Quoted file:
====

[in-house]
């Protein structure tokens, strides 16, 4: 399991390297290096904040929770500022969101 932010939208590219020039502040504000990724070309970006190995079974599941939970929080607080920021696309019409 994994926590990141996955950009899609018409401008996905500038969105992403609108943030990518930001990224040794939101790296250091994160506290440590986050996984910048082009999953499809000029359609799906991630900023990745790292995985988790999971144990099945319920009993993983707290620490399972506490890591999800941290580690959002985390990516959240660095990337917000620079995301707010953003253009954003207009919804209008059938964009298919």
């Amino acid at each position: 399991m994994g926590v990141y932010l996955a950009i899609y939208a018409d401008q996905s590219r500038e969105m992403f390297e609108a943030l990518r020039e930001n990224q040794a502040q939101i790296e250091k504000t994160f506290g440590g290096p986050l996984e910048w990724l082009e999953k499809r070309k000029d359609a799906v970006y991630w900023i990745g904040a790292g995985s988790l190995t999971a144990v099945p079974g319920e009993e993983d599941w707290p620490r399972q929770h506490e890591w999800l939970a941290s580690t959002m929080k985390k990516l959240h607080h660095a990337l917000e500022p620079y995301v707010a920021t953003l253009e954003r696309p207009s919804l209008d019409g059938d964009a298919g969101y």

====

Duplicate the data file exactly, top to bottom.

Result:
[in-house]
């Protein structure tokens, strides 16, 4: 399991390297290096904040929770500022969101 932010939208590219020039502040504000990724070309970006190995079974599941939970929080607080920021696309019409 994994926590990141996955950009899609018409401008996905500038969105992403609108943030990518930001990224040794939101790296250091994160506290440590986050996984910048082009999953499809000029359609799906991630900023990745790292995985988790999971144990099945319920009993993983707290620490399972506490890591999800941290580690959002985390990516959240660095990337917000620079995301707010953003253009954003207009919804209008059938964009298919």
């Amino acid at each position: 399991m994994g926590v990141y932010l996955a950009i899609y939208a018409d401008q996905s590219r500038e969105m992403f390297e609108a943030l990518r020039e930001n990224q040794a502040q939101i790296e250091k504000t994160f506290g440590g290096p986050l996984e910048w990724l082009e999953k499809r070309k000029d359609a799906v970006y991630w900023i990745g904040a790292g995985s988790l190995t999971a144990v099945p079974g319920e009993e993983d599941w707290p620490r399972q929770h506490e890591w999800l939970a941290s580690t959002m929080k985390k990516l959240h607080h660095a990337l917000e500022p620079y995301v707010a920021t953003l253009e954003r696309p207009s919804l209008d019409g059938d964009a298919g969101y």